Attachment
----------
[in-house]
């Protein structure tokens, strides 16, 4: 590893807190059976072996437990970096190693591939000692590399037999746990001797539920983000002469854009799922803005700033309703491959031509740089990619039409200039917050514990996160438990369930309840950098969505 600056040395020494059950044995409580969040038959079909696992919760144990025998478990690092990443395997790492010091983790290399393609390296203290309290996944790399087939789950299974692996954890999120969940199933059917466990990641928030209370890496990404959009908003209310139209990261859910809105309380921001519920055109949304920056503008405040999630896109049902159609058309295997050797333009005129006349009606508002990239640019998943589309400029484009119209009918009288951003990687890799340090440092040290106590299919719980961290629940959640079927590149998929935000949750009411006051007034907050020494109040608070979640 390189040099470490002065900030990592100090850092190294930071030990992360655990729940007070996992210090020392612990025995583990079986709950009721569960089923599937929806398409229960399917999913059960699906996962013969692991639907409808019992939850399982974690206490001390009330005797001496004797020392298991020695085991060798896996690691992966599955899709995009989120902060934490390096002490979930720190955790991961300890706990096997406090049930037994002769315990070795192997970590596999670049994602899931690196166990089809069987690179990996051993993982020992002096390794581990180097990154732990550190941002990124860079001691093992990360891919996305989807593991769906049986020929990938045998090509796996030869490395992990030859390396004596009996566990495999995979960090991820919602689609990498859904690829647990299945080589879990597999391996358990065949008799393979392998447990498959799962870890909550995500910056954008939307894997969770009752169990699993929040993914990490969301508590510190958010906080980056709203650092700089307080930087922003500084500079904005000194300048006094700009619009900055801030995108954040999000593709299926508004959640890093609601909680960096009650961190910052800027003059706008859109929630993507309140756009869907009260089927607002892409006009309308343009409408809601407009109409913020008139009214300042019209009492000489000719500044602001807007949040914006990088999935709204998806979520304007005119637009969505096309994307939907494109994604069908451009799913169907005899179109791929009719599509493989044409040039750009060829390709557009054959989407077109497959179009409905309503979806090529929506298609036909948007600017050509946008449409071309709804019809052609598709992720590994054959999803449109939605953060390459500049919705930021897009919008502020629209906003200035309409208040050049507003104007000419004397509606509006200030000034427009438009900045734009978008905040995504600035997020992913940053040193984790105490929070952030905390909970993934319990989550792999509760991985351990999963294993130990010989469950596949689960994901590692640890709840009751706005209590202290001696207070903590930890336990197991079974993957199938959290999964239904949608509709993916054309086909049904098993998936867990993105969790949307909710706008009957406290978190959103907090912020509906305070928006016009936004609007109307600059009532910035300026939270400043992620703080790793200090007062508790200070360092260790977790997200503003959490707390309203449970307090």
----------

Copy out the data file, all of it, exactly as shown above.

[in-house]
């Protein structure tokens, strides 16, 4: 590893807190059976072996437990970096190693591939000692590399037999746990001797539920983000002469854009799922803005700033309703491959031509740089990619039409200039917050514990996160438990369930309840950098969505 600056040395020494059950044995409580969040038959079909696992919760144990025998478990690092990443395997790492010091983790290399393609390296203290309290996944790399087939789950299974692996954890999120969940199933059917466990990641928030209370890496990404959009908003209310139209990261859910809105309380921001519920055109949304920056503008405040999630896109049902159609058309295997050797333009005129006349009606508002990239640019998943589309400029484009119209009918009288951003990687890799340090440092040290106590299919719980961290629940959640079927590149998929935000949750009411006051007034907050020494109040608070979640 390189040099470490002065900030990592100090850092190294930071030990992360655990729940007070996992210090020392612990025995583990079986709950009721569960089923599937929806398409229960399917999913059960699906996962013969692991639907409808019992939850399982974690206490001390009330005797001496004797020392298991020695085991060798896996690691992966599955899709995009989120902060934490390096002490979930720190955790991961300890706990096997406090049930037994002769315990070795192997970590596999670049994602899931690196166990089809069987690179990996051993993982020992002096390794581990180097990154732990550190941002990124860079001691093992990360891919996305989807593991769906049986020929990938045998090509796996030869490395992990030859390396004596009996566990495999995979960090991820919602689609990498859904690829647990299945080589879990597999391996358990065949008799393979392998447990498959799962870890909550995500910056954008939307894997969770009752169990699993929040993914990490969301508590510190958010906080980056709203650092700089307080930087922003500084500079904005000194300048006094700009619009900055801030995108954040999000593709299926508004959640890093609601909680960096009650961190910052800027003059706008859109929630993507309140756009869907009260089927607002892409006009309308343009409408809601407009109409913020008139009214300042019209009492000489000719500044602001807007949040914006990088999935709204998806979520304007005119637009969505096309994307939907494109994604069908451009799913169907005899179109791929009719599509493989044409040039750009060829390709557009054959989407077109497959179009409905309503979806090529929506298609036909948007600017050509946008449409071309709804019809052609598709992720590994054959999803449109939605953060390459500049919705930021897009919008502020629209906003200035309409208040050049507003104007000419004397509606509006200030000034427009438009900045734009978008905040995504600035997020992913940053040193984790105490929070952030905390909970993934319990989550792999509760991985351990999963294993130990010989469950596949689960994901590692640890709840009751706005209590202290001696207070903590930890336990197991079974993957199938959290999964239904949608509709993916054309086909049904098993998936867990993105969790949307909710706008009957406290978190959103907090912020509906305070928006016009936004609007109307600059009532910035300026939270400043992620703080790793200090007062508790200070360092260790977790997200503003959490707390309203449970307090």